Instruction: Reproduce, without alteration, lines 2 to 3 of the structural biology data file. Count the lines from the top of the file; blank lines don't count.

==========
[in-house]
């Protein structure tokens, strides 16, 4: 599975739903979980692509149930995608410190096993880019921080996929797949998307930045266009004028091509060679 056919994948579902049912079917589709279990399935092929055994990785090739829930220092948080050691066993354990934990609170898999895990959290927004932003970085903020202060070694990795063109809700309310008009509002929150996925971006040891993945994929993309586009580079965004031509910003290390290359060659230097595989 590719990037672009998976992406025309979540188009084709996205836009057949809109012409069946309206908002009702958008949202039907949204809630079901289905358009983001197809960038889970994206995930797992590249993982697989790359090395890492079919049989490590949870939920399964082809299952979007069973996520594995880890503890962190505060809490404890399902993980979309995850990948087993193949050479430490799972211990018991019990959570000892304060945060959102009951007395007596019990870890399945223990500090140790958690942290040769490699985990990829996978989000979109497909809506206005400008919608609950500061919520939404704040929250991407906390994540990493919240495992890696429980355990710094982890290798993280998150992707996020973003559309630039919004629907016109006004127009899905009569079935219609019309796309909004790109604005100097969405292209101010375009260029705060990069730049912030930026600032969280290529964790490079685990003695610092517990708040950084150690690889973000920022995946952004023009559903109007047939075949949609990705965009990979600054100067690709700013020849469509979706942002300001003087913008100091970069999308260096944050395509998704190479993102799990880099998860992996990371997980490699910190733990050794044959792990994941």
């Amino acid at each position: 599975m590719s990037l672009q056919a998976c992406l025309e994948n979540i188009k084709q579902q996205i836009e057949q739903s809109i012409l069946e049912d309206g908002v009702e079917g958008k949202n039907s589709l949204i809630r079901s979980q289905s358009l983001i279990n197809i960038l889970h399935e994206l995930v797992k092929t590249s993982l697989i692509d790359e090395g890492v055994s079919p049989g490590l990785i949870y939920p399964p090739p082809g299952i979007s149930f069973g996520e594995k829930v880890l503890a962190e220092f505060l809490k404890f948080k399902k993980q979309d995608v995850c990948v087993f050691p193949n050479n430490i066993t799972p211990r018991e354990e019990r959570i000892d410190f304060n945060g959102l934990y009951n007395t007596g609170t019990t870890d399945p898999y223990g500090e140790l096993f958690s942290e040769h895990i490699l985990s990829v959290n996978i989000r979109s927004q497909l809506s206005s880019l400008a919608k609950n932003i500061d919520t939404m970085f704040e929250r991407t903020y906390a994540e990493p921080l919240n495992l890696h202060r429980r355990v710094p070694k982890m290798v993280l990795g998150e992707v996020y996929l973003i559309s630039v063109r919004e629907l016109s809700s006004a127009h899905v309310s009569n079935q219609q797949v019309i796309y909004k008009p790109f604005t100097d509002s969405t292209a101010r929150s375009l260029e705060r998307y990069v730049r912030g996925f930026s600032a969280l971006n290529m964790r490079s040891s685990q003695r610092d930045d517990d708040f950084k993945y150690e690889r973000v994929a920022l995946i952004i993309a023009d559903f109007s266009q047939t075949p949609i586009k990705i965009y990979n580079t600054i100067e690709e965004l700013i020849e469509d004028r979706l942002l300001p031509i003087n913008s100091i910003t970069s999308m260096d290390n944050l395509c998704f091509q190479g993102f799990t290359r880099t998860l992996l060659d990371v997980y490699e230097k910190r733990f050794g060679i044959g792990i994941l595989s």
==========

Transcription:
């Protein structure tokens, strides 16, 4: 599975739903979980692509149930995608410190096993880019921080996929797949998307930045266009004028091509060679 056919994948579902049912079917589709279990399935092929055994990785090739829930220092948080050691066993354990934990609170898999895990959290927004932003970085903020202060070694990795063109809700309310008009509002929150996925971006040891993945994929993309586009580079965004031509910003290390290359060659230097595989 590719990037672009998976992406025309979540188009084709996205836009057949809109012409069946309206908002009702958008949202039907949204809630079901289905358009983001197809960038889970994206995930797992590249993982697989790359090395890492079919049989490590949870939920399964082809299952979007069973996520594995880890503890962190505060809490404890399902993980979309995850990948087993193949050479430490799972211990018991019990959570000892304060945060959102009951007395007596019990870890399945223990500090140790958690942290040769490699985990990829996978989000979109497909809506206005400008919608609950500061919520939404704040929250991407906390994540990493919240495992890696429980355990710094982890290798993280998150992707996020973003559309630039919004629907016109006004127009899905009569079935219609019309796309909004790109604005100097969405292209101010375009260029705060990069730049912030930026600032969280290529964790490079685990003695610092517990708040950084150690690889973000920022995946952004023009559903109007047939075949949609990705965009990979600054100067690709700013020849469509979706942002300001003087913008100091970069999308260096944050395509998704190479993102799990880099998860992996990371997980490699910190733990050794044959792990994941």
């Amino acid at each position: 599975m590719s990037l672009q056919a998976c992406l025309e994948n979540i188009k084709q579902q996205i836009e057949q739903s809109i012409l069946e049912d309206g908002v009702e079917g958008k949202n039907s589709l949204i809630r079901s979980q289905s358009l983001i279990n197809i960038l889970h399935e994206l995930v797992k092929t590249s993982l697989i692509d790359e090395g890492v055994s079919p049989g490590l990785i949870y939920p399964p090739p082809g299952i979007s149930f069973g996520e594995k829930v880890l503890a962190e220092f505060l809490k404890f948080k399902k993980q979309d995608v995850c990948v087993f050691p193949n050479n430490i066993t799972p211990r018991e354990e019990r959570i000892d410190f304060n945060g959102l934990y009951n007395t007596g609170t019990t870890d399945p898999y223990g500090e140790l096993f958690s942290e040769h895990i490699l985990s990829v959290n996978i989000r979109s927004q497909l809506s206005s880019l400008a919608k609950n932003i500061d919520t939404m970085f704040e929250r991407t903020y906390a994540e990493p921080l919240n495992l890696h202060r429980r355990v710094p070694k982890m290798v993280l990795g998150e992707v996020y996929l973003i559309s630039v063109r919004e629907l016109s809700s006004a127009h899905v309310s009569n079935q219609q797949v019309i796309y909004k008009p790109f604005t100097d509002s969405t292209a101010r929150s375009l260029e705060r998307y990069v730049r912030g996925f930026s600032a969280l971006n290529m964790r490079s040891s685990q003695r610092d930045d517990d708040f950084k993945y150690e690889r973000v994929a920022l995946i952004i993309a023009d559903f109007s266009q047939t075949p949609i586009k990705i965009y990979n580079t600054i100067e690709e965004l700013i020849e469509d004028r979706l942002l300001p031509i003087n913008s100091i910003t970069s999308m260096d290390n944050l395509c998704f091509q190479g993102f799990t290359r880099t998860l992996l060659d990371v997980y490699e230097k910190r733990f050794g060679i044959g792990i994941l595989s």